Lifesaving Sport

The Royal Life Saving Society UK is the National Governing Body for pool-based Lifesaving Sport - a sport recognised by the International Olympic Committee and the Commonwealth Games Federation. Lifesaving Sport is the only sport whose skills are first learned for humanitarian purposes.

As showcased in our new promotional video, Lifesaving Sport is a competitive and dynamic international sport, with a variety of fun and challenging activities that take place in and out of the water at swimming pools and the beach. It is also an important vehicle to engage young people in lifesaving and support drowning prevention. 

The National Speed Championships (#Speeds) is the largest competition of its kind in the UK, welcoming athletes aged 12 and upwards to compete for national titles.

The annual competition helps promote and develop lifesavers’ skills, knowledge and techniques, playing an important role in RLSS UK's water safety messages. This article aims to provide a quickfire guide to the individual events that make up the Speeds Championships.


100m Manikin Carry

Competitors swim 50m freestyle wearing fins. They then recover a submerged manikin and carry the manikin 50m to the finish.

50m Manikin Carry

Each competitor swims 25m freestyle, then dives to recover a submerged manikin. They then carry the manikin 25m to the finish.

Manikin Relay

Four competitors in turn carry a manikin approximately 25m each, handing over the manikin in the water.

Medley Relay

With a dive start, the first competitor swims 50m freestyle without fins. When they touch the wall, the second competitor swims 50m freestyle with fins. When the second competitor touches the wall, the third competitor swims 50m freestyle towing a rescue tube and touches the wall. Finally, the fourth competitor (wearing fins) dons the harness and tows the third competitor (who is now playing the role of “victim”, holding the rescue tube and/or clip) 50m to the finish line!

100m & 200m Obstacles

The competitors swim either 100m or 200m (depending on age group) passing under the immersed obstacles. Competitors must surface before each obstacle and after the last one.

Obstacle Relay

A team of four each swim 50m passing under two immersed obstacles. Competitors must surface before the first obstacle, after passing under each obstacle and after a turn prior to passing under an obstacle.

Line Throw Events

The competitor shall retrieve the line, throw the line back to their partner and pull them through the water to the finish.

200m Super Lifesaver

The competitors swim 75m freestyle, then dive to recover a submerged manikin. After surfacing with the manikin, they carry it 25m. After touching the wall, they can let go of the manikin and don fins and a rescue tube. They then swim 50m freestyle (wearing rescue tube and fins) to clip the rescue tube around a manikin and tow it 50m to the finish.

Pool Lifesaver Relay

First competitors swim 50m freestyle. The second swim 50m and dives to retrieve a submerged manikin. They then pass the manikin to the third competitor, who carries it 50m to the fourth competitor. The final competitor, who is wearing fins, takes the manikin and swims 50m to the finish.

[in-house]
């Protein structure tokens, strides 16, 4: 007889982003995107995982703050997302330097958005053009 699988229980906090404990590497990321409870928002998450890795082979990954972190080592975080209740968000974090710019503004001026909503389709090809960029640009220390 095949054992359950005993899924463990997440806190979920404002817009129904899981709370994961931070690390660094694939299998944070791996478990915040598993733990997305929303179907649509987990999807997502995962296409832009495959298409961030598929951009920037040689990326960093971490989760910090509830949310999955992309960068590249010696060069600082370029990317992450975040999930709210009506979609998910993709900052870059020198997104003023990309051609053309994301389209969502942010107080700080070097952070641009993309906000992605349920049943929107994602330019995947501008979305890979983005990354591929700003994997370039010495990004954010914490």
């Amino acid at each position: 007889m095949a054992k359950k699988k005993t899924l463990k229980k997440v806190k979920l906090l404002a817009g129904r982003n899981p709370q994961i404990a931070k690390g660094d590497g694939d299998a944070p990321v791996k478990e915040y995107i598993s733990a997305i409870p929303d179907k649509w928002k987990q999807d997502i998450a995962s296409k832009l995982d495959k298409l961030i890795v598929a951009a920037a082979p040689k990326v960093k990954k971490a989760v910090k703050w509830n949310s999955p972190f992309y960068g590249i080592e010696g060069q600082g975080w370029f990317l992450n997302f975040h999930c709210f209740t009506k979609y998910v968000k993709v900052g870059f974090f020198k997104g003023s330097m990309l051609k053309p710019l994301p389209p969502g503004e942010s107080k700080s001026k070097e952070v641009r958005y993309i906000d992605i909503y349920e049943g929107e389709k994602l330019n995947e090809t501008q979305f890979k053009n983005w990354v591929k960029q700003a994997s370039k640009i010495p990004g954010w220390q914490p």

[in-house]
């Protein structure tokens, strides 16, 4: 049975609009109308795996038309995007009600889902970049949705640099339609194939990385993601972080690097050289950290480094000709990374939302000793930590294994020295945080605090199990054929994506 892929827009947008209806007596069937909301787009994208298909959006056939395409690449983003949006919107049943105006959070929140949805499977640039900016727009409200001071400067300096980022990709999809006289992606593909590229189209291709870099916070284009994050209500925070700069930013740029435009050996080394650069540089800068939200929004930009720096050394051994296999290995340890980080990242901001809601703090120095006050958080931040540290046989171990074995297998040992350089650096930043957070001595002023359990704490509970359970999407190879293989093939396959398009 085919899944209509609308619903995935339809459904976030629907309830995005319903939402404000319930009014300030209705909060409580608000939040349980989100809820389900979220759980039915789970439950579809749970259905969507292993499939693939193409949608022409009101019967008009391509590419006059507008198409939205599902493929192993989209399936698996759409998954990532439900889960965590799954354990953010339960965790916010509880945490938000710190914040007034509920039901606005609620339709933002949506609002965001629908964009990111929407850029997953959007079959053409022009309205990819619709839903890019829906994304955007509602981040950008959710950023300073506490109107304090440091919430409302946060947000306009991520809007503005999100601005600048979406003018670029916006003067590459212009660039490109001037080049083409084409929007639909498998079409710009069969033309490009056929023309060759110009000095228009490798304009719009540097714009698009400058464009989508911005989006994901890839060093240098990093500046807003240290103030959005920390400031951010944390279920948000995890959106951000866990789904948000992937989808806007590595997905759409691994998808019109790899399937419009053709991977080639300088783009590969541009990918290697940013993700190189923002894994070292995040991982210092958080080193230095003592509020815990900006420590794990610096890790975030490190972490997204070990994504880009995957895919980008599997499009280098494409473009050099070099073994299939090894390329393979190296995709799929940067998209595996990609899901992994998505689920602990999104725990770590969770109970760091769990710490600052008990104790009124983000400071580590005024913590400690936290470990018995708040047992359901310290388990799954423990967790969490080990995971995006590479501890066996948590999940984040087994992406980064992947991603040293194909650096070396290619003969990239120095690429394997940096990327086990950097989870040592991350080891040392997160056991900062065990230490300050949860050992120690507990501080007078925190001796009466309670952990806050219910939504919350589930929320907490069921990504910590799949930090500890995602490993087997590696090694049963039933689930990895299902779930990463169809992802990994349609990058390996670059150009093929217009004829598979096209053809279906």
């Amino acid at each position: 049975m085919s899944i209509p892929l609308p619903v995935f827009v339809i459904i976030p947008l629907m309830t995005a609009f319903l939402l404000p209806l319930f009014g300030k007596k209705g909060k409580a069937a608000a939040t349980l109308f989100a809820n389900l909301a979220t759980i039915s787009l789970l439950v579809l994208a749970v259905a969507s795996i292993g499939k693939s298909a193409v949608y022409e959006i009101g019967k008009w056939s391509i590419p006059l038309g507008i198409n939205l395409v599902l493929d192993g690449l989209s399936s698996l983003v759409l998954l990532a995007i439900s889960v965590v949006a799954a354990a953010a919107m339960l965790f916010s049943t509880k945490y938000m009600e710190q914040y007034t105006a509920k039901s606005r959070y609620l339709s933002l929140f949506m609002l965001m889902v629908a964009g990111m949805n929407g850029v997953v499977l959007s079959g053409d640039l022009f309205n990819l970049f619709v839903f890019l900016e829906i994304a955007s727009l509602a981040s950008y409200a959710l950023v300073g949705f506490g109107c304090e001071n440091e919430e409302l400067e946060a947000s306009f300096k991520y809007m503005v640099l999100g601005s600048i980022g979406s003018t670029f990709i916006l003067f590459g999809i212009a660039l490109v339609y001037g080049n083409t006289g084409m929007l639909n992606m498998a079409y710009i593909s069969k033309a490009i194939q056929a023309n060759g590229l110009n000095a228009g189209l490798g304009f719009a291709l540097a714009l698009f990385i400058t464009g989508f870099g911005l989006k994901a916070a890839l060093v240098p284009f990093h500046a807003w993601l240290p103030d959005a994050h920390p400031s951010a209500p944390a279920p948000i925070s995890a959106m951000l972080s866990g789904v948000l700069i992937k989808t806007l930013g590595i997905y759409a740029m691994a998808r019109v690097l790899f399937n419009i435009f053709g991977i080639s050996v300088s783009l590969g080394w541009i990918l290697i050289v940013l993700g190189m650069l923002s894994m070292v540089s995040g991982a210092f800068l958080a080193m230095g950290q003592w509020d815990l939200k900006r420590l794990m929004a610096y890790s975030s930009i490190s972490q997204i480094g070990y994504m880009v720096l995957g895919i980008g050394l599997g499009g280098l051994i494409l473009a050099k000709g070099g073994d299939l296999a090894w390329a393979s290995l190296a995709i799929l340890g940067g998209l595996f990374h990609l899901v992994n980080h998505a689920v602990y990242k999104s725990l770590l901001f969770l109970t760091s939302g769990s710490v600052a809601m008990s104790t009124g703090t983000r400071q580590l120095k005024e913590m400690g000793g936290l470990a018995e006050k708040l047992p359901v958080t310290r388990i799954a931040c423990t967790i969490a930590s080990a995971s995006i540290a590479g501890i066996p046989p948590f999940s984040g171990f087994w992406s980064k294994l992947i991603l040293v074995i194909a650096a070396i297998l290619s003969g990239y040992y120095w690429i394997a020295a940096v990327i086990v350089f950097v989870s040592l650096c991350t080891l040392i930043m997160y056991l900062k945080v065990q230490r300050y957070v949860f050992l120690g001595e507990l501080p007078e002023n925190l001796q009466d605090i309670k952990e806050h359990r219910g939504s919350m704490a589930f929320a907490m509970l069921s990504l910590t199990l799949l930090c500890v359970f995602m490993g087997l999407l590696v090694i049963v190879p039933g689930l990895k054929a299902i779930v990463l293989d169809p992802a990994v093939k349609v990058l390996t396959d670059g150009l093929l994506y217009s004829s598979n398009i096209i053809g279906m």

100m Manikin Tow

Wearing fins and a rescue tube, the competitor swims 50m freestyle. They then clip the rescue tube around the manikin and tow it to the finish.


The following pieces of equipment are used for Speeds events: 

Lifesaving Sport Rescue Tube

The ILS rescue tube is the standard rescue tube used in speed lifesaving events. The tube is made from yellow closed cell expended foam of approximately 1m in length, and has a length of webbing and a stainless-steel clip attached to it. The traditional RLSS UK red 'torpedo buoys' are not suitable or allowed in speed competitions.


(often referred to as a 'Tango Man').

The ILS manikin is a standardised rescue manikin used for lifesaving sport. It replaces the 'live casualty' with a deadweight that is full equal and repeatable throughout the world, thus eliminating the problems with casualties who are different size, weight and buoyancy.

The manikin is orange in colour, made of high-density polyurethane or polypropylene material. There is a white painted band around the manikins 'torso' and another white painted area on the back of the head. When full of water the manikin weighs in at approximately 8 ½ stone. The manikin is 1 metre in length, and is sealed watertight with screw-in plastic 'bungs'. In speed competitions the manikin is full or half-filled depending on the event and the age of the competitors.

Throw Line

(17 metres) traditionally orange within the UK.

A throw line is a 17 metre multifilament polypropylene rope, 8mm diameter, 8 plait rope and traditionally orange in colour, however many juniors can and do train with a shorter and thinner rope.

Lifesaving Fins

Fins are measured while not worn. Swim fins used in competitions shall comply with the following specifications:

Length: maximum overall length 65cm, including 'shoe' or ankle strap (ankle strap extended).

Width: 30cm maximum at the widest point of the blade

Swim fins will not be permitted if they do not conform to the above dimensions or if they are considered to constitute a safety hazard.

Each team must provide their own swim fins for competitors.

All lifesaving sport equipment is available from RLSS UK Shop